A storm has erupted in Iran. A hashtag titled “NoBan4OurPlayers” has been launched. The nytimes is one of the few mainstream media outlets that devoted a report to this issue. It may look like a sports issue, but it is far from it.
Two players on Iran’s national team, Ehsan Hajsafi & Masoud Shojaei, were banned for life from playing for their country after they dared to play against an Israeli team. Playing for their Greek club team, Panionios, they played against the Israeli team Maccabi Tel Aviv, in the UEFA Europa League. Iran’s deputy sports minister, Mohammad Reza Davarzani, announced that they would not be invited to join the national football team again, due to them “crossing the red line”.
The “red line” he is referring to is most probably Iran’s long standing rule prohibiting Iranian athletes from competing with Israeli athletes. Most probably a result of the fact that Iran does not recognize Israel and refuses to give any legitimacy to Israeli symbols, including athletes.
The mix of “politics in sports” is not new in Iran, in full and open defiance of FIFA rules. The new factor is the online public response it generated. An amazing popular and wide spread dissent arose this time. Iranian soccer fans have taken to social media, openly condemning and reproaching Iran for the decision.
An Iranian soccer fan, Hushang Mirza, stated “I am wholeheartedly hoping for FIFA to deprive Iran from participating in the World Cup for banning Shojaei and Haji Safi”. A fan by the name of Moeen Farrokhi stated “This is ridiculous. There is no law against playing against Israelis. It’s a decision for every athlete to make for him or herself. They weren’t even playing for Iran, but for their club that invested in them”.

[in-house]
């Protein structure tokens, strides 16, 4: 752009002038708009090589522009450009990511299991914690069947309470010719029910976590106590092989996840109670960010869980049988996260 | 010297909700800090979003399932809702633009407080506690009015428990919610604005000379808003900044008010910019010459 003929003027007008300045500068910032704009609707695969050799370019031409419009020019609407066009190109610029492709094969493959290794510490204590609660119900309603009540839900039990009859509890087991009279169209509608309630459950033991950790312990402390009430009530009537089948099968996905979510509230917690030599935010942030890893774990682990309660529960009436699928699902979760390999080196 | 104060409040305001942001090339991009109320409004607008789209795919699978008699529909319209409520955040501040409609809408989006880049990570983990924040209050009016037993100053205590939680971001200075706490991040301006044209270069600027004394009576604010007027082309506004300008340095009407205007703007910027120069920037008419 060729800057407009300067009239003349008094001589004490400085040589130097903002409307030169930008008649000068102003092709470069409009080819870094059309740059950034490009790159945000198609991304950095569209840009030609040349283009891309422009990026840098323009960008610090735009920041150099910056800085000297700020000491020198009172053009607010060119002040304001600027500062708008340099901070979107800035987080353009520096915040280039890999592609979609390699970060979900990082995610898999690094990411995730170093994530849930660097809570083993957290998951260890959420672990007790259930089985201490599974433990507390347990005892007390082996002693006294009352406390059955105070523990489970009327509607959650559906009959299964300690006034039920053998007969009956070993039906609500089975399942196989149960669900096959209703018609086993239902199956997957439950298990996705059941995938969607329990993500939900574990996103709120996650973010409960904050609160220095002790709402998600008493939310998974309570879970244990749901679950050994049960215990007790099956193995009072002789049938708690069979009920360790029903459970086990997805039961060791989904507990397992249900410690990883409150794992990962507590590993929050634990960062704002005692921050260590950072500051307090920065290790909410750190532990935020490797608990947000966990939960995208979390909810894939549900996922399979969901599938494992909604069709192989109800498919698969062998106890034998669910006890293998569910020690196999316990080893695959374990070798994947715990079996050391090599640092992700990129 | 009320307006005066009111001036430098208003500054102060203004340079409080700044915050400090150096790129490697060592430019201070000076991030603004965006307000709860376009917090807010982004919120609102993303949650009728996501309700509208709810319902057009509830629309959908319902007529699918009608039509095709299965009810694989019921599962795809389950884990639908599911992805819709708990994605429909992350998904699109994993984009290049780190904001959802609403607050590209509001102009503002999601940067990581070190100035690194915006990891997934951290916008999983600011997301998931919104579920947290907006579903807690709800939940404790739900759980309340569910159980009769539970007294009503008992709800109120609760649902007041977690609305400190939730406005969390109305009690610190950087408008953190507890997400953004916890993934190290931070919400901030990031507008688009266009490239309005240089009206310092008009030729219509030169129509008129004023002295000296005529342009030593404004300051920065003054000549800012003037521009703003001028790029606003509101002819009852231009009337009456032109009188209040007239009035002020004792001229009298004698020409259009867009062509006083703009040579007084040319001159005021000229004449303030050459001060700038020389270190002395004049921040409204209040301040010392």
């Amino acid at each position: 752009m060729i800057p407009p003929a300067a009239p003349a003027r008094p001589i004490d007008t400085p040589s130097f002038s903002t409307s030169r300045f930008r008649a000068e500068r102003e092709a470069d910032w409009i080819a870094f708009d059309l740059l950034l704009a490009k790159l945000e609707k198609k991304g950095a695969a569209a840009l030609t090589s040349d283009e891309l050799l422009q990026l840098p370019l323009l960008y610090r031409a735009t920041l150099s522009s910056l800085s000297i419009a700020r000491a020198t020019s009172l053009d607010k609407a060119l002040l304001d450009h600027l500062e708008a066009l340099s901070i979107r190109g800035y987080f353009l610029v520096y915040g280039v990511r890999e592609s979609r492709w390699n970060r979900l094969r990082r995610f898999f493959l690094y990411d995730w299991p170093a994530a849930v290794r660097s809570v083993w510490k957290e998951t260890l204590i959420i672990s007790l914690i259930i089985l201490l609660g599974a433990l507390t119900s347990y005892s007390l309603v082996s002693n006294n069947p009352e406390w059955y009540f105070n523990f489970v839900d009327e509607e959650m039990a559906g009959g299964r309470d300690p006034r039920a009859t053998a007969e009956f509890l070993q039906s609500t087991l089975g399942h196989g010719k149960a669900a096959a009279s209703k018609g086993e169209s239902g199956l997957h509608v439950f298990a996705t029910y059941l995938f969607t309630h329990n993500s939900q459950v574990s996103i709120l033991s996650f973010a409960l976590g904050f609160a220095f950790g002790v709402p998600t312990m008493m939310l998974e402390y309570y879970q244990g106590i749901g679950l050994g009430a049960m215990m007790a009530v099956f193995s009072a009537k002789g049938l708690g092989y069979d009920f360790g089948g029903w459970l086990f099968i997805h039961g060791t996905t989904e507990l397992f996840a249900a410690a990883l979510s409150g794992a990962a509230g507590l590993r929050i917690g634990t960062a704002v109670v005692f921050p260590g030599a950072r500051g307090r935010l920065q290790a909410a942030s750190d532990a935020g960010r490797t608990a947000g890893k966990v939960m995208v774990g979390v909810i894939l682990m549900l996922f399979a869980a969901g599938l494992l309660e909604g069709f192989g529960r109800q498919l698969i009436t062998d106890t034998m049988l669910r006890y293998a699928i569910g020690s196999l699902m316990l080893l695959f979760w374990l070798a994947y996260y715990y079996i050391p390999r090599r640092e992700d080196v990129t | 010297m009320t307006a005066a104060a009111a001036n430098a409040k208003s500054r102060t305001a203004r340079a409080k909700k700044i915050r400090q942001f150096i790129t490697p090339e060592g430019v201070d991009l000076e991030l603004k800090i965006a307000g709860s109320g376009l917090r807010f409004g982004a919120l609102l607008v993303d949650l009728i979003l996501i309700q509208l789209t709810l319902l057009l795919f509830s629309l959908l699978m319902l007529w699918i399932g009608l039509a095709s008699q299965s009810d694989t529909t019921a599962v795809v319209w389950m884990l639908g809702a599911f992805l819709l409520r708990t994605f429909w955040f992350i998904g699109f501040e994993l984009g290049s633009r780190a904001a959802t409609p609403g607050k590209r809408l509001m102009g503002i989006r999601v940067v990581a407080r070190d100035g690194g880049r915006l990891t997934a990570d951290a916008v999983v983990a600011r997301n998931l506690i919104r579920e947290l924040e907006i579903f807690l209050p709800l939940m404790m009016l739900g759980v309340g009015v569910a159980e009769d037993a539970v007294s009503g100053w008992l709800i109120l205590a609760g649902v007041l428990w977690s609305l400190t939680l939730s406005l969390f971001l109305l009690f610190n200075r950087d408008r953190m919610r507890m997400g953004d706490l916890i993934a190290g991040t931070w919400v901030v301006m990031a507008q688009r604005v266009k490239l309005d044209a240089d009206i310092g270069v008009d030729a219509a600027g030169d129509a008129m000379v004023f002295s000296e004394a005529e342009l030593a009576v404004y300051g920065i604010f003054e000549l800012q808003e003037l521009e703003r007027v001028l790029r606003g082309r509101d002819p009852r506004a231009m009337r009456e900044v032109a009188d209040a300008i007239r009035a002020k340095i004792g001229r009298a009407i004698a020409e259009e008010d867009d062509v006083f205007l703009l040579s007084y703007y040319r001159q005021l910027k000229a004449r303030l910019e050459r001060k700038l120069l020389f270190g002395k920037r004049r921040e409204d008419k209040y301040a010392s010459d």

The responses on twitter are many and harsh. It has been spotted as a trend on hashtagsmania.
Omid Mamarian tweets “Iran’s banning of 2 national players 4 respecting club obligations and playing w/ Israeli team is unfair and insane”. Maktpoub tweets “Banning soccer players from Iran’s national team for respecting their club obligations is outrageous”. Pishipishi00 requests FIFA to take action against Iran for banning the players just for playing against Israelis. Black Opium declares “politics has no place in sports. Sport is a mean to bring people together, not divide them”. Some connected this issue to the “Say no to racism” campaign, launched on soccer fields.
The most astonishing aspect of this phenomena is not the courage of the young generation, but the lack of attention of the older generation. The lack of any FIFA response. The lack of wide spread coverage of this item in mainstream media. After all, this item goes beyond sports or the destiny of two Iranian footballers. It touches on the legitimacy of the Iranian regime, the disconnect between the regime and the people, and the issue of how far the international community is going to ignore gross violations of international accords just to “accommodate” Iran. The people are drawing the lines.